In Lake of My Home, the doorway of Inner Truth appears to have led to a downward path. We are presented with a great depth. Mystics in all ages have recognized that transformation takes place through the downward path, the descent. The moon can represent a woman's consciousness and it also stands for transformation through the things which are lowest, meaning an understanding of the need behind an instinct. One goal of individuation (Jung's term for becoming aware of all the parts of yourself) is the inclusion of the instinctual aspects of the psyche in a way that enhances life and does not overwhelm the person.
The painting seems to be divided into three levels. I took this as a portrayal of the construction of the psyche. The upper level would be consciousness (represented by the farm I grew up on), the middle level would be the personal unconscious and the lower level would be the collective unconscious. The personal unconscious consists of all those things that were at one time conscious or were subliminally perceived. According to Jung, one starts the transformation, the journey to wholeness here, by exploring this area which contains the things you would rather not know about yourself. He calls this the confrontation with the shadow. The name of the painting is a reference to Nietzsche who uses the idea of the lake of one's home and which Jung equates with the personal unconscious, one's own personal body of water.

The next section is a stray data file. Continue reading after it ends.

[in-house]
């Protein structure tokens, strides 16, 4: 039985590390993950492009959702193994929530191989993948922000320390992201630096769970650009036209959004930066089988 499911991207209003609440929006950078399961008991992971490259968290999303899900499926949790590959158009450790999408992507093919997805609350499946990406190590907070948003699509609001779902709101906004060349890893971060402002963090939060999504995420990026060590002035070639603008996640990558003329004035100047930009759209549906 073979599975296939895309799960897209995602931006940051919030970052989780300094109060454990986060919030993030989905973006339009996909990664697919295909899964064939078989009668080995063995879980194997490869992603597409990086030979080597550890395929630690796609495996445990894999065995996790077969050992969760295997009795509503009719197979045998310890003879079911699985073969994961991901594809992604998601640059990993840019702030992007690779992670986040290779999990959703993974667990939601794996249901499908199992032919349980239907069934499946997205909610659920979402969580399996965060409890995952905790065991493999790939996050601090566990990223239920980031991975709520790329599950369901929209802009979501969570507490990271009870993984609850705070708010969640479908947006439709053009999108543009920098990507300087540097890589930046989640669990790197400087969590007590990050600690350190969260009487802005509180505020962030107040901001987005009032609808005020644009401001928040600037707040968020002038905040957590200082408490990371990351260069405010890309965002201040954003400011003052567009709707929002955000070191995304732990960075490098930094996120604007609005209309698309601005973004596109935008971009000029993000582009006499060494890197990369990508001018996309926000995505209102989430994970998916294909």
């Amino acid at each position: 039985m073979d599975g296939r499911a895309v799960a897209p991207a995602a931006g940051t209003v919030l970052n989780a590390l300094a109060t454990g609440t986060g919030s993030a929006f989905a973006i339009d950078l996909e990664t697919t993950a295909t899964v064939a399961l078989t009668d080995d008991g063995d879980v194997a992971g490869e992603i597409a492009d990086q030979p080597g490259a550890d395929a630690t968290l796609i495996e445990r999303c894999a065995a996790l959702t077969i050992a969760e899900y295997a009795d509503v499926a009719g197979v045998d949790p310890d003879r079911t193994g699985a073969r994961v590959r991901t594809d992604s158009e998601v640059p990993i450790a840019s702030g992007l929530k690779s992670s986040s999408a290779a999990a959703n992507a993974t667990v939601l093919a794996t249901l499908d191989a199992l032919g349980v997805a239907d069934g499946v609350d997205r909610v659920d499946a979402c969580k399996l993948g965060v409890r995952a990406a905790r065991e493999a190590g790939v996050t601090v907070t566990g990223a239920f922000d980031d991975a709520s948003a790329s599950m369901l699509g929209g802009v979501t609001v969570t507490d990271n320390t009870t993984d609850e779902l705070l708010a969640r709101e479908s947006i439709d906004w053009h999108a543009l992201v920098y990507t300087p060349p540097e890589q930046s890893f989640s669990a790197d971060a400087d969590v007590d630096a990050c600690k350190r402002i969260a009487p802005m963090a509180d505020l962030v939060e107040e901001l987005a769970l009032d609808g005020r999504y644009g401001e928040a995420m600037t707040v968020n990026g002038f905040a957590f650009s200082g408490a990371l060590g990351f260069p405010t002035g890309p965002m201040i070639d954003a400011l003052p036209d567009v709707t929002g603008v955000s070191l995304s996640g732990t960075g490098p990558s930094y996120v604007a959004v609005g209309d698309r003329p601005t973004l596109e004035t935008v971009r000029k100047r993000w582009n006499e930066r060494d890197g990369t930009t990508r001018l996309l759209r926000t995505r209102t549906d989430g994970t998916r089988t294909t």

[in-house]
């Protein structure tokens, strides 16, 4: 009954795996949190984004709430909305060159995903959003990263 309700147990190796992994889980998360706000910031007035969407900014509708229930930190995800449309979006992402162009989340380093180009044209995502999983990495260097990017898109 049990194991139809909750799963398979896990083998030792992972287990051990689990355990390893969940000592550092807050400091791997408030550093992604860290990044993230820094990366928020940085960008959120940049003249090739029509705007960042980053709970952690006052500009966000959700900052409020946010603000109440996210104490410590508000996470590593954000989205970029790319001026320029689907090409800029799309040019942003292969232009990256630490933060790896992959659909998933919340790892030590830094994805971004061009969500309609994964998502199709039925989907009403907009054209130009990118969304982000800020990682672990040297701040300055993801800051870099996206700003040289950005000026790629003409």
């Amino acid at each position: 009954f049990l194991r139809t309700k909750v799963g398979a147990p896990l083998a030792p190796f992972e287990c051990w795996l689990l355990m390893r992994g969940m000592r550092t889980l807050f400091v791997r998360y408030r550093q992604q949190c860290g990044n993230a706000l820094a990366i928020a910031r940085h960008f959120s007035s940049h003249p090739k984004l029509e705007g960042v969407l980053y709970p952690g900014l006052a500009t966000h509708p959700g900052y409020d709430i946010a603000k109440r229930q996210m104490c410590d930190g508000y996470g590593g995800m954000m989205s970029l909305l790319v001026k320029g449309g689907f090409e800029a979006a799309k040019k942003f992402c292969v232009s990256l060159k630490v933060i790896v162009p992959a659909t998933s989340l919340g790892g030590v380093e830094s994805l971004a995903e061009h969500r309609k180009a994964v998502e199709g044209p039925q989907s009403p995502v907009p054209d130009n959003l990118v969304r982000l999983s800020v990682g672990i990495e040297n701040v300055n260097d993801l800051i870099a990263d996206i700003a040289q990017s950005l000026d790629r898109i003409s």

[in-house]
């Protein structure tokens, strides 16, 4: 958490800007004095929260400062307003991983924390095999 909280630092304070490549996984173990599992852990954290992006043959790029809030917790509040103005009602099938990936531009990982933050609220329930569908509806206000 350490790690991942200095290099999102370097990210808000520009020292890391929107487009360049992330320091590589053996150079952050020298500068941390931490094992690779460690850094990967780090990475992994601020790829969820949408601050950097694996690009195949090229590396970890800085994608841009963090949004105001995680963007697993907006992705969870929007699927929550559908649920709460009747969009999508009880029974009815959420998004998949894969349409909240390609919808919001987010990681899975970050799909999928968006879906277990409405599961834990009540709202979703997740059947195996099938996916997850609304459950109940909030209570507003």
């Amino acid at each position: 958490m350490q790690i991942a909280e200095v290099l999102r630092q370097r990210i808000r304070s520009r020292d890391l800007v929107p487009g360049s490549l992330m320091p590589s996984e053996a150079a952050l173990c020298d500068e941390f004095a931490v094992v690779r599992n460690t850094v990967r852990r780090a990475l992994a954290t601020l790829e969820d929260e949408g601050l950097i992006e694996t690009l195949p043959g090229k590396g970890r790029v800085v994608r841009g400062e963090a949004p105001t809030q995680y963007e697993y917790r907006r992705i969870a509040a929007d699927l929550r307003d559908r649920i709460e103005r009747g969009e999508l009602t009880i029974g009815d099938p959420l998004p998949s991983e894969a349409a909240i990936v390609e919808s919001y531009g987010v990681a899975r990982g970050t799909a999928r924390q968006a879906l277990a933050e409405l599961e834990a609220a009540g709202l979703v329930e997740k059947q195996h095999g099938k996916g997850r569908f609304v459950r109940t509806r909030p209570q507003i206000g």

The goal of this downward journey, paradoxically, is "home" (the upper part of the painting), which means returning to yourself with a wider consciousness that includes who you are meant to be and all the unconscious parts of yourself that should have a place in consciousness. This vision of "home" hovers over the scene like a vision. Jung says it is as though the person you were meant to be is preexistent or already present at your birth and it is your task to find her. In this way you find the way home.